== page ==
Lisa Mellone will work for us with a vigor and enthusiasm we have not seen in the 20 years we have lived here. Her business degree and involvement in the community add to her qualifications , but her greatest asset is her passion to represent us.

We endorse Lisa Mellone for district 7 alderman; she will make an excellent alderman. It will be refreshing to have an alderman who will work hard for us during the next 4 years , not just during the campaign season.

David and Kyle Prast

Why people support Kilkenny for Mayor

Who is supporting the mayoral candidates? Just drive down the streets of Brookfield and you will see that the majority of signs for the incumbent are on commercial properties, while a majority of the Kilkenny signs are on residential properties.

Look at the contributors to the mayoral candidates and the picture becomes clearer. Follow the money. The mayor received more than half of his $17,000 war chest from developers. Kilkenny has declined developer donations. It’s not surprising that developers like VK and the owners of Brookfield Square contribute heavily toward the mayor’s reelection campaign. They have a lot at stake. He supports the TIF—developer welfare, eminent domain—the forced sale of private property benefiting a new developer, and other taxpayer subsidies for their high density projects. These developers know they are getting a good deal at the taxpayers expense, and so they support the incumbent. So who is supporting Kilkenny for mayor? The Brookfield citizens who want a listening ear in city government back her wholeheartedly. She has consistently been an advocate of neighborhoods throughout the city. After all, they not only built this city, but they pay the majority of taxes too.

The smaller businessmen and residents who want to feel secure that eminent domain will not take away our homes and livelihood support Kilkenny. She believes property rights are a core American value, and so she opposes the use of eminent domain for profit. The thousands of people who opposed the Swanson Swap support Kilkenny. They saw the swap was a bad deal for Brookfield and only a good deal for VK. The people of Brookfield deserve a mayor who will act on behalf of the average taxpayer, a leader who will put citizen needs before developer wants. I encourage you to vote Kilkenny for mayor; we need a leader for a change.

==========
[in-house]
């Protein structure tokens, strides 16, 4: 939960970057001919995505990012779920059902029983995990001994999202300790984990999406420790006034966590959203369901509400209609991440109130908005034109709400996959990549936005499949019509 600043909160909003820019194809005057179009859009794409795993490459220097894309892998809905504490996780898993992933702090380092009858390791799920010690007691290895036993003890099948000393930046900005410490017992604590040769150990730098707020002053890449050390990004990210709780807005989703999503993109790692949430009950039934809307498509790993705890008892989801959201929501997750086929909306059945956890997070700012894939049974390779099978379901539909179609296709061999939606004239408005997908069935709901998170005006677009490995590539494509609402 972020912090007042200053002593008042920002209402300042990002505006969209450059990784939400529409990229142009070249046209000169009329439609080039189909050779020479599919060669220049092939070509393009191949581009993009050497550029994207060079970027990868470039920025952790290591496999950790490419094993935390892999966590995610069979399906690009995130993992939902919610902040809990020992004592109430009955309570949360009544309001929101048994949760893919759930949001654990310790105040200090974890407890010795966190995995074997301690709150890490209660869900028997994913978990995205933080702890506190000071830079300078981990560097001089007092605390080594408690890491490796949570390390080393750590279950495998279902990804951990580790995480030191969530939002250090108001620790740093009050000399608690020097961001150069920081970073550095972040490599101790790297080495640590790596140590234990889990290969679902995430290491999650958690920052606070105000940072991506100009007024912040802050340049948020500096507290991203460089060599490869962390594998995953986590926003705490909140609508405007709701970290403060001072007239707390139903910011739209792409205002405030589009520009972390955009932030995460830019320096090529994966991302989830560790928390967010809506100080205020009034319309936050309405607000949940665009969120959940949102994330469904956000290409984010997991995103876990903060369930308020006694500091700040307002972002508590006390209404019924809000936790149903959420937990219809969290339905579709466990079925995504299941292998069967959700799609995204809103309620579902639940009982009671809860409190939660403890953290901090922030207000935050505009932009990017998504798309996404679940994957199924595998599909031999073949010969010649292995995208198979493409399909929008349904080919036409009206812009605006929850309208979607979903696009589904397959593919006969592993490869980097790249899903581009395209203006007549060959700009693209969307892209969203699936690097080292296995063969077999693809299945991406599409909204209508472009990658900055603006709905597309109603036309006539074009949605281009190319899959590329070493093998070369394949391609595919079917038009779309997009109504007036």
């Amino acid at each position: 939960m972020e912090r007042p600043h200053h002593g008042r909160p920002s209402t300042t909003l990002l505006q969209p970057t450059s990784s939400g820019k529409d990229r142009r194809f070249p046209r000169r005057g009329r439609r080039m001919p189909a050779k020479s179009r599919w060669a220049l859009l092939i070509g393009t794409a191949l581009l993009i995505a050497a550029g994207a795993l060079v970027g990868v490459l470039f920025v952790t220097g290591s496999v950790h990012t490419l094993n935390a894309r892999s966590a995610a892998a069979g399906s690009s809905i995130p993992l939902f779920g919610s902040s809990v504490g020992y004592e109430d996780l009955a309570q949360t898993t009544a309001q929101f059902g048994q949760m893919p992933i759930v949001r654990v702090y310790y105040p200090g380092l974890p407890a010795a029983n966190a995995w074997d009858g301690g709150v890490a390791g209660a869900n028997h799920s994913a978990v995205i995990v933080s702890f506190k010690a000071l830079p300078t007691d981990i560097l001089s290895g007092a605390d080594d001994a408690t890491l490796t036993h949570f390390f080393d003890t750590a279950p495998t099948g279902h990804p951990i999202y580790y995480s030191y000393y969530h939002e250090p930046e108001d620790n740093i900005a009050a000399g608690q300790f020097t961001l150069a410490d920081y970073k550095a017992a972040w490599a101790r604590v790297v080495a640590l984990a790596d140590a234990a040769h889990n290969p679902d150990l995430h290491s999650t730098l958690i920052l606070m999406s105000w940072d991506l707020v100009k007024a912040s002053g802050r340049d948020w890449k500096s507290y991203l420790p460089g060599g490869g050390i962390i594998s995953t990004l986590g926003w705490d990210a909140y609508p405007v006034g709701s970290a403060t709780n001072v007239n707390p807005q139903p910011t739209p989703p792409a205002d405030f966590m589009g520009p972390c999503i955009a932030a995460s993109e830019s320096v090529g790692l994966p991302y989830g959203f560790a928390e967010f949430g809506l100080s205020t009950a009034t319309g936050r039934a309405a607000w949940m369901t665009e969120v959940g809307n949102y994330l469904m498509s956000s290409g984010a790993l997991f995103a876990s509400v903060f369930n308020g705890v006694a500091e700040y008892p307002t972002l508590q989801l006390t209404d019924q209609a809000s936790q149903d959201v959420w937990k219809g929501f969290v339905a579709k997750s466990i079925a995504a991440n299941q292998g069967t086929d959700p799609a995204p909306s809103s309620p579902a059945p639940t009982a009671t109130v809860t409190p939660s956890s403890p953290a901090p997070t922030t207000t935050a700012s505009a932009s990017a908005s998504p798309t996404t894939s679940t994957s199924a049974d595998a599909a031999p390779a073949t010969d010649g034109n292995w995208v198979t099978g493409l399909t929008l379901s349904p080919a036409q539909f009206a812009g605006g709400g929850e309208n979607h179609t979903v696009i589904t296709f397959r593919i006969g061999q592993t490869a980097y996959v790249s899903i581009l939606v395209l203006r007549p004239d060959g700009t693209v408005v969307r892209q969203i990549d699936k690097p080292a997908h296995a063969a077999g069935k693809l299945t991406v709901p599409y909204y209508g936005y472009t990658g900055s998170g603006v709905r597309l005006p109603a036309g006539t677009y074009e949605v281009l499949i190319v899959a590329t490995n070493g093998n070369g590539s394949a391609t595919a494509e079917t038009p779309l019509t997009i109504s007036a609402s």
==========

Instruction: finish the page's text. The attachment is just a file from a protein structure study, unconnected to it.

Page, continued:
Brigid Riordan

Topic: Blank checks vs Votes for a better Brookfield

When a candidate for mayor, who is known for listening to constituents and representing their concerns is criticized by the developer/lawyer who threatened to sue the city over the controversial Shire subdivision , shouldn't we all consider the source?

Many of us are impressed with the problem solving skills and sound judgment of candidates like: Cindy Kilkenny for mayor, Lisa Mellone for alderman , and Barbara Roncke for County Supervisor. They all share our vision of what would make a better Brookfield.

It is pathetic that those responsible for the failed "Swanson Swap" are still trying to put a positive spin on the secrecy and subterfuge surrounding that fiasco. Were you among the thousands of taxpayers who attended that November 2004 meeting looking for straight answers? When leadership was needed most, cooperation and openness between our representatives was sadly lacking. Sadly, the finger pointing still continues, with unanswered questions regarding Mayor Speaker's role and lack of accountability in the whole affair.

We have only lived here 12 years and realize we are junior to the many taxpayers who grew this city and school district to its former prestigious status. We say "former" because many people are concerned that our city's rank has slipped. Many question why the relationship between constituents and those they elect has turned adversarial. Why are taxpayers now compelled to stop their representatives from carrying out more unwanted invasions ? Why must we fight City Hall's development proposals, shouldn't who you elect strive to protect our quality of life and protect our property values?

How comfortable are you that Mr. Speaker and candidate Schellinger refused to participate in the pre-primary mayoral debate? And what that about the loser of the primary now endorsing a Speaker-repeat , with the reciprocal endorsement for a continued council position for Schellinger? Haven't you also had enough of the systematic "good ole boys club" ?

Didn't you vote for a change in the last mayoral election? Did you get the mayor you elected? Did the mayor you elected keep his promises, or has he become part of the problem? You can vote for real change in leadership that will make for a better Brookfield on April 4th. Elect representatives like Kilkenny, Mellone, and Roncke that will work for you, or please share any questions ?

Marcy & David Schmidt

Links: Mayoral current campaign related news and updates:
Mayoral Campaign:
Aldermanic races district 6 & 7:
Comments or questions to

Friday, March 17, 2006

Brookfield News Public Forum: 7 pro Kilkenny letters - how many were edited?